By Ty Anderson, 985TheSportsHub.com
Had it not been for Kyrie Irving, then-C's big man Al Horford's sudden exit from the Celtics would have dominated headlines.
Three years into a max deal signed with the Celtics in 2016, the 33-year-old Horford decided to opt out and hit the open market, where he ultimately signed a four-year deal to join the rival Philadelphia 76ers. But had it not been for Irving (and his exit from Boston), the Summer of Horford could have ended a lot differently, according to No. 42 himself.
Speaking with the Boston Herald's Steve Bulpett on Wednesday, Horford detailed everything that went into his decision to leave Boston after three years, as well as joining one of the Green's bitter rivals in a race for Eastern Conference supremacy.
"After last year ended, we were all disappointed with how everything went," Horford admitted. "I took some steps back, looking at what direction the franchise was heading and what was going, and we all kind of felt that Kyrie was going to leave. It was like, maybe he’ll stay, but then it was, nah, he’s probably going to leave just based on how everything was."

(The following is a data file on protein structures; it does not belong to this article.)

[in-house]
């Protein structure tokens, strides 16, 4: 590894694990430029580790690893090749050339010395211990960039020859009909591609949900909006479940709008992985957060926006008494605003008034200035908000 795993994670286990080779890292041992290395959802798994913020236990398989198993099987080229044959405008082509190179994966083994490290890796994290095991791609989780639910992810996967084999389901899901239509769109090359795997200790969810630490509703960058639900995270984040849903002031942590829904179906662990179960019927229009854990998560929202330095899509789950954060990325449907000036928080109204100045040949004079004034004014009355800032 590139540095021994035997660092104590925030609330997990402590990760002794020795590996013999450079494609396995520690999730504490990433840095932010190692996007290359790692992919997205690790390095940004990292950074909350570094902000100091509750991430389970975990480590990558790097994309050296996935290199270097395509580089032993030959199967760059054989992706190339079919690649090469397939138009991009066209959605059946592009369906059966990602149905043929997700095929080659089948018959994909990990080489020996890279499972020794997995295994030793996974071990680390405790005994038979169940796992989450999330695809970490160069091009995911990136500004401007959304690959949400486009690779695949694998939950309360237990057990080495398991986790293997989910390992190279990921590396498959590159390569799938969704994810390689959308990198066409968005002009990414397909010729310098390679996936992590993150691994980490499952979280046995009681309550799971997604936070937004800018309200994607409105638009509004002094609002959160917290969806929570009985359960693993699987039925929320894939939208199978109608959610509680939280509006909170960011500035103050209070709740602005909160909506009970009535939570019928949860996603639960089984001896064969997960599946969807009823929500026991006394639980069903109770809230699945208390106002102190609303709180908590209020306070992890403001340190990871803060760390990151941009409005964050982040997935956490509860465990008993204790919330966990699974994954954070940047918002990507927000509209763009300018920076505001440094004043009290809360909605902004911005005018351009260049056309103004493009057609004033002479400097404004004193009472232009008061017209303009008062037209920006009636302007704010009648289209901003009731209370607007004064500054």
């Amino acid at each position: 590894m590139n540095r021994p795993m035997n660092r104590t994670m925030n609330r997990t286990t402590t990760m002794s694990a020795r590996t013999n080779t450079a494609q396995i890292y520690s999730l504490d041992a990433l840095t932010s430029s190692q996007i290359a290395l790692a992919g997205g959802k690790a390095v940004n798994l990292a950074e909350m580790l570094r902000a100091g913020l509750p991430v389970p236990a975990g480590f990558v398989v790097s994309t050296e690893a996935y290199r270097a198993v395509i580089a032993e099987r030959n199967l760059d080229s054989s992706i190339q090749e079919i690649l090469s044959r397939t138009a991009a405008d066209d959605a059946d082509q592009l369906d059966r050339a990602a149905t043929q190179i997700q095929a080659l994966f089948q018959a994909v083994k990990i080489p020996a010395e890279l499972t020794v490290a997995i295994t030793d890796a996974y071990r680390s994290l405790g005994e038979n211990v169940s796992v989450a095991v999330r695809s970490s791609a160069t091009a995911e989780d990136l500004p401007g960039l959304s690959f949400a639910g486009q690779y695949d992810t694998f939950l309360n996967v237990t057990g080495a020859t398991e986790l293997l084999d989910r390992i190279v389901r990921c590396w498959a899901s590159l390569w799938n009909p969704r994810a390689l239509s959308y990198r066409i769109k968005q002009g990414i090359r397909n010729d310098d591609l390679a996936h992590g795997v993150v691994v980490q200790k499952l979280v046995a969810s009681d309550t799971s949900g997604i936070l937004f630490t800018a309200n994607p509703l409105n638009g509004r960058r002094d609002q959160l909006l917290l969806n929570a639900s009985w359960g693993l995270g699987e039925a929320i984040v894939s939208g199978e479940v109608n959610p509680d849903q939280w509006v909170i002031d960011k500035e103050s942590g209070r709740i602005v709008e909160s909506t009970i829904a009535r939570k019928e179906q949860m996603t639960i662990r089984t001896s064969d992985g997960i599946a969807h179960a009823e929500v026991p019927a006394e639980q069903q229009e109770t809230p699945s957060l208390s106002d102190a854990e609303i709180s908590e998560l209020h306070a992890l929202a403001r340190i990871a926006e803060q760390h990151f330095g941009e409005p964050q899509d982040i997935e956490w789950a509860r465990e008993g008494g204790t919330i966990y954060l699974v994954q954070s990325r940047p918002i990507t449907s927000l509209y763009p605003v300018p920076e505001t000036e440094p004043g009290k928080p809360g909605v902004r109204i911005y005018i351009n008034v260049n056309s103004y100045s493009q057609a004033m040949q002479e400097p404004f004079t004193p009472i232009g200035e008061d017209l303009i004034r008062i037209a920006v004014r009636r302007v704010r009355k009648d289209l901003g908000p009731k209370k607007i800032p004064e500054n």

Horford went on to mention that it was clear that even if Irving stayed, things would have been tough for all parties involved, as it was clear that the C's core -- with Irving in town on a new deal -- simply couldn't "coexist" on a level that'd make Boston a legitimate championship threat.
Horford also admitted that his move to Philadelphia was about two things: the financial security of another long-term deal (Philly gave him $97 million in guaranteed money on his four-year deal) and competing for the championship Horford is still chasing after as he enters his 13th NBA season. It's clear he did not believe that either was attainable in Boston, too, with Boston unwilling to go as long as four years, and with their No. 1 (obviously) leaving The Hub.
...But Horford did seemingly admit that things could have been different had he known that Kemba Walker, who joined the Celtics on a max deal as soon as the C's knew they were losing Irving to the Nets, was coming to town.
“I don’t want to get caught up in the past,” Horford noted, “but, yeah, that would have been totally different.”
In other words, Horford probably would have sacrificed some dollars (Celtics president of basketball operations Danny Ainge originally wanted to hammer out a new three-year deal with Horford) if he was 100 percent sure Walker was coming in as Kyrie's replacement. I mean, it's right there in plain sight, even if Horford "doesn't want to get up in the past."
That never quite materialized, though, as Horford already had better offers on the open market by the time that Walker committed to the Celtics, and the cap cartwheels would have been too much, even for Ainge and Mike Zarren.
So instead of having a one-two punch with Walker and Horford, the Celtics will now have to combat a Philly frontcourt of Horford and Joel Embiid, beginning with Oct. 23's Opening Night showdown against (who else but) the Sixers.